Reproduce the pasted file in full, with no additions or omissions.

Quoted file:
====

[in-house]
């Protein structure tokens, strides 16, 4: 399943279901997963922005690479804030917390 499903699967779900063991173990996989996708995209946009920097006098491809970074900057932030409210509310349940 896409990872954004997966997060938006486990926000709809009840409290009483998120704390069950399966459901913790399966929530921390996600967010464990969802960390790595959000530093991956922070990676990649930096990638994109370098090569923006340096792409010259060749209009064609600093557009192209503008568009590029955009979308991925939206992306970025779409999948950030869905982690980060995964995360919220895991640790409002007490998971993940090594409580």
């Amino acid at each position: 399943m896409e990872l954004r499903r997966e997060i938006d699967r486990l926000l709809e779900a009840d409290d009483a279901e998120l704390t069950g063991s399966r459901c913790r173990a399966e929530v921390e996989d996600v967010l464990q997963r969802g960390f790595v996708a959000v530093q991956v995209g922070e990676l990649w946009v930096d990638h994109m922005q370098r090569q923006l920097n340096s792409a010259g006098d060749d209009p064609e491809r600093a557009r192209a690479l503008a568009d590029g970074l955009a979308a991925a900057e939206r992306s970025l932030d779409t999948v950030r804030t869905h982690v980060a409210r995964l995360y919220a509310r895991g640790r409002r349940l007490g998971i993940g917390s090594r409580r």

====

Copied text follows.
[in-house]
């Protein structure tokens, strides 16, 4: 399943279901997963922005690479804030917390 499903699967779900063991173990996989996708995209946009920097006098491809970074900057932030409210509310349940 896409990872954004997966997060938006486990926000709809009840409290009483998120704390069950399966459901913790399966929530921390996600967010464990969802960390790595959000530093991956922070990676990649930096990638994109370098090569923006340096792409010259060749209009064609600093557009192209503008568009590029955009979308991925939206992306970025779409999948950030869905982690980060995964995360919220895991640790409002007490998971993940090594409580």
């Amino acid at each position: 399943m896409e990872l954004r499903r997966e997060i938006d699967r486990l926000l709809e779900a009840d409290d009483a279901e998120l704390t069950g063991s399966r459901c913790r173990a399966e929530v921390e996989d996600v967010l464990q997963r969802g960390f790595v996708a959000v530093q991956v995209g922070e990676l990649w946009v930096d990638h994109m922005q370098r090569q923006l920097n340096s792409a010259g006098d060749d209009p064609e491809r600093a557009r192209a690479l503008a568009d590029g970074l955009a979308a991925a900057e939206r992306s970025l932030d779409t999948v950030r804030t869905h982690v980060a409210r995964l995360y919220a509310r895991g640790r409002r349940l007490g998971i993940g917390s090594r409580r």